In this second blog in our series on the CISO’s view, we take a deeper dive into the world of the influence of the CISO. Based on a panel discussion held at the ClubCISO Cyber Celebration in December, I’m going to draw on their hints, tips and tricks for establishing better security practice and understanding through the art of persuasion.
Back in the mists of time, the great management thinker Peter Drucker coined the phrase “Culture eats strategy for breakfast”. What he meant was not that strategy is important, but the culture of an organisation always determines success regardless of how good your planning may be. Mike Tyson put it more crudely and perhaps more effectively: “Everyone has a plan until they get punched into the face.”
So, welcome to the world of today’s CISO, where you have to be part leader, part educator, part counsellor and part fire-fighter.
As the CISOs at the panel event told us, in a modern, fragmented and virtual organisation, it’s not enough to throw policies and technology at the growing number of security challenges. Instead, you have to build a sustainable security culture where everyone understands the importance of staying safe and protecting the operations of the business. The risk is not just technical; it has become human.
That’s why CISOs are finding some useful and powerful ways to motivate, empower and influence the people in their organisations.
Here are the top 10 pieces of advice direct from the CISOs’ live discussion:
1. Get to know your board and team when they aren’t under pressure. Human beings change their personalities under different situations and stress can exacerbate the extremes of character. But it doesn’t last and doesn’t represent the real person you are dealing with.
2. When dealing with the Board of your organisation, have a clear idea of their priorities and their agenda. They are unlikely to be technical, and the three things most businesses are interested in are making money, saving money and managing risk. CEOs are never going to speak your language, so try to speak theirs.
3. Boards love to know how well (or badly) you are doing compared to others. It’s a sort of industry paranoia. Try to have benchmarks for performance that compare your results to others. In short, know what “good” looks like and try to be better than others.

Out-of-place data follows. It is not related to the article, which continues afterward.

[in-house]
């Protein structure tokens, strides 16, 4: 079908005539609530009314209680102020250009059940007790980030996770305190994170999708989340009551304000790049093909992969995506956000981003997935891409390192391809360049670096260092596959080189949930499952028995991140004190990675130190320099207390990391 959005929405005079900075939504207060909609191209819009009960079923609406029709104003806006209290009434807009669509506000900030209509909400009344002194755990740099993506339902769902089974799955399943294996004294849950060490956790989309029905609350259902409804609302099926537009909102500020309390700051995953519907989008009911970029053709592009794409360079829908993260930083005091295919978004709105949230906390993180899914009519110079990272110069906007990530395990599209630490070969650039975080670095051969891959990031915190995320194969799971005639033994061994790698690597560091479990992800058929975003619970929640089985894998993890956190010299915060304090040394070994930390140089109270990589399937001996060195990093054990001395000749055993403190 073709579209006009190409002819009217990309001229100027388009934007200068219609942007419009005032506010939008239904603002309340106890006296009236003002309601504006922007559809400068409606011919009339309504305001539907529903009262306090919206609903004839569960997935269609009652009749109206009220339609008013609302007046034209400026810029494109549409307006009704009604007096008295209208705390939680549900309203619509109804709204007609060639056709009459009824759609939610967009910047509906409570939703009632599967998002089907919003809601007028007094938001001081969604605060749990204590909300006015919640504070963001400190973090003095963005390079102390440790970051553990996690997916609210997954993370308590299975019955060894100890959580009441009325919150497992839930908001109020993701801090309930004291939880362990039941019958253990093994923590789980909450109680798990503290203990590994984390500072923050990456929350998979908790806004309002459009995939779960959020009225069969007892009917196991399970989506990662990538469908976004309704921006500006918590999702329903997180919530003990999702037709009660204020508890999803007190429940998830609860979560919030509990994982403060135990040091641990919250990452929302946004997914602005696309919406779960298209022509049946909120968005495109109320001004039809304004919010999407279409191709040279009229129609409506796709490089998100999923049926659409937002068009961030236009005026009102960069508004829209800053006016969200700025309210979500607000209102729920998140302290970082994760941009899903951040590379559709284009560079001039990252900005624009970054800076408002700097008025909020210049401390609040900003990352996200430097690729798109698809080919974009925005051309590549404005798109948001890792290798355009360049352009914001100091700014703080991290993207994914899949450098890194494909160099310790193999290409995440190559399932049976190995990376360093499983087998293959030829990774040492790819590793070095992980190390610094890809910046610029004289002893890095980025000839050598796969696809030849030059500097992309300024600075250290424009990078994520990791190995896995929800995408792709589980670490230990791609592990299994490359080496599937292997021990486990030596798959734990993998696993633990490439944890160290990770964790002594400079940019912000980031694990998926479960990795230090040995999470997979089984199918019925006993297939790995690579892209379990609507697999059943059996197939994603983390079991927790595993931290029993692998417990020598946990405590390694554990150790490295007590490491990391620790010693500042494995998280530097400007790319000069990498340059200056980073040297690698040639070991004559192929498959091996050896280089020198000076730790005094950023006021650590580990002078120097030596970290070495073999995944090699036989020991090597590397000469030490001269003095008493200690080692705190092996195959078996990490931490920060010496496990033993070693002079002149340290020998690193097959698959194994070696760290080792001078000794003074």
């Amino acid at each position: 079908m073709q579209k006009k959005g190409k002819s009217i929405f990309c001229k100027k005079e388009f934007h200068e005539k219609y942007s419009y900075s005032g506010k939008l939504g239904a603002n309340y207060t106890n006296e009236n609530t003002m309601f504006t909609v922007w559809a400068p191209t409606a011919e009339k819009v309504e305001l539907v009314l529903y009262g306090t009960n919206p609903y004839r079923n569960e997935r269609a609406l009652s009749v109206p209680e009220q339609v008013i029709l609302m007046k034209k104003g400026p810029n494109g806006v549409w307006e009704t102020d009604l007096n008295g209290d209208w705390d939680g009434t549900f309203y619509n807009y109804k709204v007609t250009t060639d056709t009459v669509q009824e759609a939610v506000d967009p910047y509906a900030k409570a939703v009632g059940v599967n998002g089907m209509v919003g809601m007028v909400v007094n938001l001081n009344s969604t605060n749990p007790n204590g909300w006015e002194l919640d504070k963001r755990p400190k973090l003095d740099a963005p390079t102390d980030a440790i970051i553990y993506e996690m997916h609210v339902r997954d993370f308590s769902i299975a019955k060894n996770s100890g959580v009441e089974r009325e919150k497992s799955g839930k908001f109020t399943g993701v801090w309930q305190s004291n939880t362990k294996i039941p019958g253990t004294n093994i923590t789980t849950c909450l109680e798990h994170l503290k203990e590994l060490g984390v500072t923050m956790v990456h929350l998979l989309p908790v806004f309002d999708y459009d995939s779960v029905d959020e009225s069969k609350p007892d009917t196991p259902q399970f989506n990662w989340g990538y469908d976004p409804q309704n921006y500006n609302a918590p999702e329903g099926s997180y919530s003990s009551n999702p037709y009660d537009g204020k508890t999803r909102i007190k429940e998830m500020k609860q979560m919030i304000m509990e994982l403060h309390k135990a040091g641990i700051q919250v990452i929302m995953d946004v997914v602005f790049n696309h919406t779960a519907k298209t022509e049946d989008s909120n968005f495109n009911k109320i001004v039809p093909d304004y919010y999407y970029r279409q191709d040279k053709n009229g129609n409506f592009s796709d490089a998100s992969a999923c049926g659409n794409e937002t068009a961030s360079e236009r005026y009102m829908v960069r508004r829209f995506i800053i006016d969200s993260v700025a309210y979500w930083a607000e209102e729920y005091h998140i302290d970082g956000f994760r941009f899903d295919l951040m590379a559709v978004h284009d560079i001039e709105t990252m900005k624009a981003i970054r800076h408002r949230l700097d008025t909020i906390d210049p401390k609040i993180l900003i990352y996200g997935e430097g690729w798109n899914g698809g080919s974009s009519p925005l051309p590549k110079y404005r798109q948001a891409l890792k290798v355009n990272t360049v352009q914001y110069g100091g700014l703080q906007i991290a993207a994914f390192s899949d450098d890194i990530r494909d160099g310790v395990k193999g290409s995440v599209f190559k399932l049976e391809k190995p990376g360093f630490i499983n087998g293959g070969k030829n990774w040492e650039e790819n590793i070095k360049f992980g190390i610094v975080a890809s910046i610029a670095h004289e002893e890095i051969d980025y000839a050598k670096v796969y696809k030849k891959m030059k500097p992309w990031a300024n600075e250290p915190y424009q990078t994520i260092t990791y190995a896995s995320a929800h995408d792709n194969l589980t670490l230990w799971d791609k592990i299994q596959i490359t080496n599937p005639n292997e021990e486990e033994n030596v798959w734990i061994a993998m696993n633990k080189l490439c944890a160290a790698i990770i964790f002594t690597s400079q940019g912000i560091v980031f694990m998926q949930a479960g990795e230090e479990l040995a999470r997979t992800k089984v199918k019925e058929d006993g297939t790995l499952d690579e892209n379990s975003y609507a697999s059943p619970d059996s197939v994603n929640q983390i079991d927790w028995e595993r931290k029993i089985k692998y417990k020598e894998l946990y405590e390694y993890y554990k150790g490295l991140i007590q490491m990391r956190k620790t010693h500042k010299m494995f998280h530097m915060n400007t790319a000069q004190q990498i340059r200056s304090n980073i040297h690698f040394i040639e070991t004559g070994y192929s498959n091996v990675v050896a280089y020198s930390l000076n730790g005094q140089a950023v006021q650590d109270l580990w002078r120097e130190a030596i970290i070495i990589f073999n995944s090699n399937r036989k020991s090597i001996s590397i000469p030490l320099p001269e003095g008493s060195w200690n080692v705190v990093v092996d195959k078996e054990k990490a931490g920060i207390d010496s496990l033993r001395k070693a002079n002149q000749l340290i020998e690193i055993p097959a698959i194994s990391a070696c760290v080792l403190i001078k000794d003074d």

4. Be clear and set goalposts early. Boards hate surprises. And, if there are any grenades to be thrown into a meeting, then make sure you are doing the throwing. (But, be careful who you upset – see Mike Tyson quote above!)
5. Prepare your team for unusual meetings and curveball questions if they need to meet the wider business. Share your learnings and wisdom with them.
6. Never blame others and always have a solution. As one CISO said: “Solve problems; don’t point fingers”
7. Motivating your team is important, but can be really tough. This is especially so when more are working remotely, and rewards such as pay rises and bonuses may be harder to come by. It’s a cliche, but small things and acts of recognition can make a difference.
8. Don’t hold every video meeting as a group. Replace some of those team meetings with one-on-one video chats. Personal feedback and interaction is still important. And not everyone feels comfortable in a group situation on video.
9. Leadership means championing others when things go well and taking the blame yourself when things don’t. If you get that the wrong way round, then you are a politician, not a leader.
10. Try to have fun, but don’t force it from the top. Virtual games can work really well, in particular those that have been suggested and run by more junior members of your team. They are probably more creative than you anyway!